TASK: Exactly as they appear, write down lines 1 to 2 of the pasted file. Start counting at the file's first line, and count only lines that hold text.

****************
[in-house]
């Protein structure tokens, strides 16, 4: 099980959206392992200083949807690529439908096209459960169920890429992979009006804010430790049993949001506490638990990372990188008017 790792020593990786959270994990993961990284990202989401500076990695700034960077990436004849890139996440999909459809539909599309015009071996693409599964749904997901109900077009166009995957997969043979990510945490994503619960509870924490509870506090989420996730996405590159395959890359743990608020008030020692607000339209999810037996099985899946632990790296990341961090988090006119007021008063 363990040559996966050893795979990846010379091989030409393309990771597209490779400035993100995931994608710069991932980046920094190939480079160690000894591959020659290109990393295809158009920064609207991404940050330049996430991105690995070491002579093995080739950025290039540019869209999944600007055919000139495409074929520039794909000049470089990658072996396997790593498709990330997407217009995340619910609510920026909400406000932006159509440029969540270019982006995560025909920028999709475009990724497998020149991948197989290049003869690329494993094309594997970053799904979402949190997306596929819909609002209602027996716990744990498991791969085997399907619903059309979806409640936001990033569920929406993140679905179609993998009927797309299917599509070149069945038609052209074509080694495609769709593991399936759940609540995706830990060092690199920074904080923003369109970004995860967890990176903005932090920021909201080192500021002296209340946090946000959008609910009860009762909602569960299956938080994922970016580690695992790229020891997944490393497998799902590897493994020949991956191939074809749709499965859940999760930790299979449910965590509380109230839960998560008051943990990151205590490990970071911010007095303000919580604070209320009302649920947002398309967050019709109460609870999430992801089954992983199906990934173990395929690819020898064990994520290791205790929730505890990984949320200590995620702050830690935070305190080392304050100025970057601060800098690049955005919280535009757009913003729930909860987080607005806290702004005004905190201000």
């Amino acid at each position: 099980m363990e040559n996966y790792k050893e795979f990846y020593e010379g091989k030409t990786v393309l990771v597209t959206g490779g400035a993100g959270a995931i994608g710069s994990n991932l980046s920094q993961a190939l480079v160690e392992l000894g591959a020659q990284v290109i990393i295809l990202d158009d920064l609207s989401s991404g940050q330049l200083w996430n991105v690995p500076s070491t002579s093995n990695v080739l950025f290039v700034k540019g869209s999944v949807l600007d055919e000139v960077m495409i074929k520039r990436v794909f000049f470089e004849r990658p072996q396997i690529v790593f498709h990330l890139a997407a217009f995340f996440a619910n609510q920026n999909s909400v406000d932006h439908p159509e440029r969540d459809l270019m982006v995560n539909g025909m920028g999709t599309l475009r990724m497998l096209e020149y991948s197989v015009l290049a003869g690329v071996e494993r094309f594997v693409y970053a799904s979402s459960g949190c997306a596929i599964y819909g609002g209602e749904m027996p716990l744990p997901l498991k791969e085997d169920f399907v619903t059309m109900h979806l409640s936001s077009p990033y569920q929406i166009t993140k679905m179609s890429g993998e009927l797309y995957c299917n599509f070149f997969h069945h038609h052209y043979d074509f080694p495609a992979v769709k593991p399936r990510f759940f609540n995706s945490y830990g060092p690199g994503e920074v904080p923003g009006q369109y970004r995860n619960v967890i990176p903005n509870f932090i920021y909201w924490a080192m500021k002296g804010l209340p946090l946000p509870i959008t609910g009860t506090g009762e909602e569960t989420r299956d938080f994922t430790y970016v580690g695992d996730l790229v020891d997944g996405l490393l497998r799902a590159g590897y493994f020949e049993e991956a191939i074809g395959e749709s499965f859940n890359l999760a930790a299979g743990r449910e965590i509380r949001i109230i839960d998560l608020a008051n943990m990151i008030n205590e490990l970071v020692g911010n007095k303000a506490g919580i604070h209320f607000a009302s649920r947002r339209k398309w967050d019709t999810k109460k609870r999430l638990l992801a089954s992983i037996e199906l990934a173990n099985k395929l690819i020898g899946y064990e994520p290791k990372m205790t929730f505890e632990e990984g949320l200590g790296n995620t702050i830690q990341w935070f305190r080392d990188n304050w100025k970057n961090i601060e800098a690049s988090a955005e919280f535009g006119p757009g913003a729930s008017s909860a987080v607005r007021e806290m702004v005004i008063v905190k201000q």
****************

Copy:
[in-house]
């Protein structure tokens, strides 16, 4: 099980959206392992200083949807690529439908096209459960169920890429992979009006804010430790049993949001506490638990990372990188008017 790792020593990786959270994990993961990284990202989401500076990695700034960077990436004849890139996440999909459809539909599309015009071996693409599964749904997901109900077009166009995957997969043979990510945490994503619960509870924490509870506090989420996730996405590159395959890359743990608020008030020692607000339209999810037996099985899946632990790296990341961090988090006119007021008063 363990040559996966050893795979990846010379091989030409393309990771597209490779400035993100995931994608710069991932980046920094190939480079160690000894591959020659290109990393295809158009920064609207991404940050330049996430991105690995070491002579093995080739950025290039540019869209999944600007055919000139495409074929520039794909000049470089990658072996396997790593498709990330997407217009995340619910609510920026909400406000932006159509440029969540270019982006995560025909920028999709475009990724497998020149991948197989290049003869690329494993094309594997970053799904979402949190997306596929819909609002209602027996716990744990498991791969085997399907619903059309979806409640936001990033569920929406993140679905179609993998009927797309299917599509070149069945038609052209074509080694495609769709593991399936759940609540995706830990060092690199920074904080923003369109970004995860967890990176903005932090920021909201080192500021002296209340946090946000959008609910009860009762909602569960299956938080994922970016580690695992790229020891997944490393497998799902590897493994020949991956191939074809749709499965859940999760930790299979449910965590509380109230839960998560008051943990990151205590490990970071911010007095303000919580604070209320009302649920947002398309967050019709109460609870999430992801089954992983199906990934173990395929690819020898064990994520290791205790929730505890990984949320200590995620702050830690935070305190080392304050100025970057601060800098690049955005919280535009757009913003729930909860987080607005806290702004005004905190201000």